Most Contraceptive Patients at Title X–Funded Health Centers in 2016 Had Insurance Coverage and Planned to Use It to Pay for Services

The majority (71%) of women aged 15–44 who sought contraceptive services at Title X–funded health centers in 2016 had public or private health insurance coverage, according to a new analysis by Guttmacher researchers Megan Kavanaugh, Mia Zolna and Kristen Burke. Of those who had insurance, 83% planned to use their coverage to pay for the contraceptive services they received. The authors surveyed a nationally representative sample of 2,911 women aged 15–44 who sought contraceptive care at 43 Title X–funded health centers between March and October 2016.

"It is encouraging that most women had health insurance coverage and planned to use it to obtain contraceptive services at the time of this survey," says Kavanaugh, lead author of the analysis. "However, we found that coverage gaps still existed among contraceptive patients at Title X–funded health centers, and ongoing attempts to undermine the accessibility of health insurance may cause those gaps to widen."

Notably, six in 10 Title X patients reported that this facility provided their only source of broader health care over the past year, illuminating the important role that Title X–funded health centers play as an entry point into the health care system. Patients’ reported reasons for choosing a particular health center most commonly included familiarity with the site (70%) and the quality and convenience of the care offered (59%). Those obtaining care at clinics specializing in reproductive health, including Planned Parenthood sites, were most likely to have chosen their health center because of the availability of free or low-cost services and the confidentiality of care.

Although the majority of patients had health insurance coverage, disparities in coverage between U.S.-born and immigrant Title X patients mirrored differences between these groups documented in the broader population. Among U.S.-born patients, 75% had some type of public or private coverage, and 85% of those planned to use their coverage to pay for services. However, foreign-born patients were far less likely than their U.S.-born counterparts either to have coverage (46%) or to use it (78%).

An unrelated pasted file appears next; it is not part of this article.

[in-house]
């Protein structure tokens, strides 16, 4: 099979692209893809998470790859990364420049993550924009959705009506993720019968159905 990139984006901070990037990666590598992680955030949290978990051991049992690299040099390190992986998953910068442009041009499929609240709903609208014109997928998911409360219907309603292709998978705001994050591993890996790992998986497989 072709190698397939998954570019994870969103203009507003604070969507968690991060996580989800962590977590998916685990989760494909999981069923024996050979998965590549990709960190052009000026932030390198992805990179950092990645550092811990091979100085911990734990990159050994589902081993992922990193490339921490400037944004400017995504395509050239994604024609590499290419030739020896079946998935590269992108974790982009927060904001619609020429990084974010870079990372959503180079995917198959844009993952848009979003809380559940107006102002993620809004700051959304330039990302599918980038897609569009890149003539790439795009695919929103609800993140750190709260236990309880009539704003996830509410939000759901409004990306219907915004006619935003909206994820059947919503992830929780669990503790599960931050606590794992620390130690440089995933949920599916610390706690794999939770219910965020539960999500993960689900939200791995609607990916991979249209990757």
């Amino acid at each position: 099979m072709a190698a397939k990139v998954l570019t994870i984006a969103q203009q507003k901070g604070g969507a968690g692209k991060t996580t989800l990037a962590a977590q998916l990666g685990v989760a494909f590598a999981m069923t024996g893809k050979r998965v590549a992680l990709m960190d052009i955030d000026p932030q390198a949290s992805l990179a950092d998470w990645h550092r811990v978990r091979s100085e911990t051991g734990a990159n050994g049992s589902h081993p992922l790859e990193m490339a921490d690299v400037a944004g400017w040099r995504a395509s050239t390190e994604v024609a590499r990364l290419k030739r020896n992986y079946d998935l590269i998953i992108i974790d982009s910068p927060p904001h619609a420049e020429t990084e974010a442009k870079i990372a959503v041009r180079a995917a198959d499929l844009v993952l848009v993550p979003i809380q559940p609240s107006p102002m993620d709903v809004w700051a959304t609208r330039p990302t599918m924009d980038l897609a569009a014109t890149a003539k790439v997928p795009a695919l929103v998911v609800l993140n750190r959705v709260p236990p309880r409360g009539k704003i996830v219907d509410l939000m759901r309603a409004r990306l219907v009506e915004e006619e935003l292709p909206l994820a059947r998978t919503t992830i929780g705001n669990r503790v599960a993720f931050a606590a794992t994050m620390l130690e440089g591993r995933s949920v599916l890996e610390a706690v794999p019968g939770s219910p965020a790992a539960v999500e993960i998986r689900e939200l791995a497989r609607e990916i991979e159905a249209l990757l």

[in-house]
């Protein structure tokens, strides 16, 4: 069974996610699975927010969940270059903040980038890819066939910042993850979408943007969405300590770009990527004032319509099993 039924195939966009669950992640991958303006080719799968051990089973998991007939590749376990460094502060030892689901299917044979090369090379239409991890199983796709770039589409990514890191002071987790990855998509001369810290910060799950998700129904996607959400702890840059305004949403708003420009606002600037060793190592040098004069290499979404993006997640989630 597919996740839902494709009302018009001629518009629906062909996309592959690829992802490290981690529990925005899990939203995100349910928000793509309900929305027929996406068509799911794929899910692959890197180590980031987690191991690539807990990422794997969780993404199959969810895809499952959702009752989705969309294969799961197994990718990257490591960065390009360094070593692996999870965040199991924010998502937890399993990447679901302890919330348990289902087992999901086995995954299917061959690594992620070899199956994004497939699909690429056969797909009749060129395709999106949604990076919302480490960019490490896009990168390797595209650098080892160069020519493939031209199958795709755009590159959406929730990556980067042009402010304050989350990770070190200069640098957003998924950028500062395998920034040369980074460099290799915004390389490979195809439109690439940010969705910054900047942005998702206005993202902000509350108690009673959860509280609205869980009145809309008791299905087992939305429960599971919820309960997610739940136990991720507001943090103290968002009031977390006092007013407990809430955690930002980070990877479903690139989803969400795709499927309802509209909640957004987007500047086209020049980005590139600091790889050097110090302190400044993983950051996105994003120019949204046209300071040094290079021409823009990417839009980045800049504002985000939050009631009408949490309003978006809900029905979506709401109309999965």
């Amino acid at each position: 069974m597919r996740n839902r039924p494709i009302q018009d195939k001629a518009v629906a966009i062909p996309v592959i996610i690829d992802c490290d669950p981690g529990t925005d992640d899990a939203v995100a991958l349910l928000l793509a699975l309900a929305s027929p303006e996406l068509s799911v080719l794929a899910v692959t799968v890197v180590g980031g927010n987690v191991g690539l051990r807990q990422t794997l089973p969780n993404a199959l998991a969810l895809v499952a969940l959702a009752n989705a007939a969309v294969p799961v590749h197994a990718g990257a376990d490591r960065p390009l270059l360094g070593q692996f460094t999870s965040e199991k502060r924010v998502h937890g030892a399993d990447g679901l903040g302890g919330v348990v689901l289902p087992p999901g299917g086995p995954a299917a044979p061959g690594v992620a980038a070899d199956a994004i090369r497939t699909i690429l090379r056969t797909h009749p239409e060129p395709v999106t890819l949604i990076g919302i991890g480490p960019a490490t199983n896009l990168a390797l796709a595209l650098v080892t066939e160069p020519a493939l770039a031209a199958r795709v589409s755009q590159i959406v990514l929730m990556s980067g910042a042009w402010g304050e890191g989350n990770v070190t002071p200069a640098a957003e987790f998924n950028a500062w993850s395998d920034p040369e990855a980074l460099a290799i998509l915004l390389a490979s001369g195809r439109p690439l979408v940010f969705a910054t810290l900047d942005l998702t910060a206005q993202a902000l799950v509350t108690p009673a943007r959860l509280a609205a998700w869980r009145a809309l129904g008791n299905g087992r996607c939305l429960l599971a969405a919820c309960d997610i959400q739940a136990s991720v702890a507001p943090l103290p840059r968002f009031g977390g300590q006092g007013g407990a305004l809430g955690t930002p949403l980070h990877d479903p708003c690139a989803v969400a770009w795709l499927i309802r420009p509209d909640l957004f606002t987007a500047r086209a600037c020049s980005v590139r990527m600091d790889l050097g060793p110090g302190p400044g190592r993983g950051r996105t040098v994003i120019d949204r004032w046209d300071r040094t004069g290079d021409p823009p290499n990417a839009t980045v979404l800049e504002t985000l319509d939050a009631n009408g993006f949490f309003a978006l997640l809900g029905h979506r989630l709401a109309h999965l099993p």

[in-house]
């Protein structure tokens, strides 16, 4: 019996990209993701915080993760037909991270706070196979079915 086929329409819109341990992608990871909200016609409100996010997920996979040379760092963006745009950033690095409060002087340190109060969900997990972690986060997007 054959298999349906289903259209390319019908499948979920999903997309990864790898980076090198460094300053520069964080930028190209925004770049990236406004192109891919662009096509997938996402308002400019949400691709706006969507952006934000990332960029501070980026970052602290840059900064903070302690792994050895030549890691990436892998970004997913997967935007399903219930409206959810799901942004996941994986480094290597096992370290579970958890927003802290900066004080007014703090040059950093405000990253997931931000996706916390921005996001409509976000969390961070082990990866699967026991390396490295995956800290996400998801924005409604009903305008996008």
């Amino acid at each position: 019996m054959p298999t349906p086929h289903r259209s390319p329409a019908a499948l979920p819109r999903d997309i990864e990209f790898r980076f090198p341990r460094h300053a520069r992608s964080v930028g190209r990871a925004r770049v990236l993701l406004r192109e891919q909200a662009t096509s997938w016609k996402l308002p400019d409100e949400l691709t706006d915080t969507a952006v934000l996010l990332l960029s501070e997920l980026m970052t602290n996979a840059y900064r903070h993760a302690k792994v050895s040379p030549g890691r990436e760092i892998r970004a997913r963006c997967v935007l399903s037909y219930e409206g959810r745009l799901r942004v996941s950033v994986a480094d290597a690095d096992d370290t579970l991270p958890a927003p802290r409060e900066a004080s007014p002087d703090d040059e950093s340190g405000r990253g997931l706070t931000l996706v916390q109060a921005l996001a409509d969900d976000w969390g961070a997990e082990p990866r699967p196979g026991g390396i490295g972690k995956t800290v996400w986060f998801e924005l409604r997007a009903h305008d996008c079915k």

"Under the Affordable Care Act [ACA], we have taken important steps toward closing health insurance coverage gaps," says Kinsey Hasstedt, Guttmacher policy expert. "Efforts to undermine the ACA’s contraceptive coverage guarantee and Medicaid jeopardize those gains."

More than one-quarter of patients who had health insurance but did not use it to pay for services cited concerns that someone might find out about their seeking family planning care. Such concerns were more common among younger women: 53% of those younger than 20 expressed these concerns, compared with 20% of those aged 20–29. According to a recent analysis, confidentiality concerns may lead some young people to forgo seeking sexual and reproductive health care services; Title X−funded clinics are a critical resource for young people who might otherwise not have a discreet source of care.

"The Title X program has long helped marginalized individuals to obtain high-quality, confidential, comprehensive contraceptive care," says Hasstedt. "Clearly, the health care providers Title X supports remain trusted sources of care valued by the communities they serve." 

"Use of Health Insurance Among Clients Seeking Contraceptive Services at Title X–Funded Facilities in 2016," by Megan Kavanaugh, Mia Zolna and Kristen Burke, is currently available online in Perspectives on Sexual and Reproductive Health.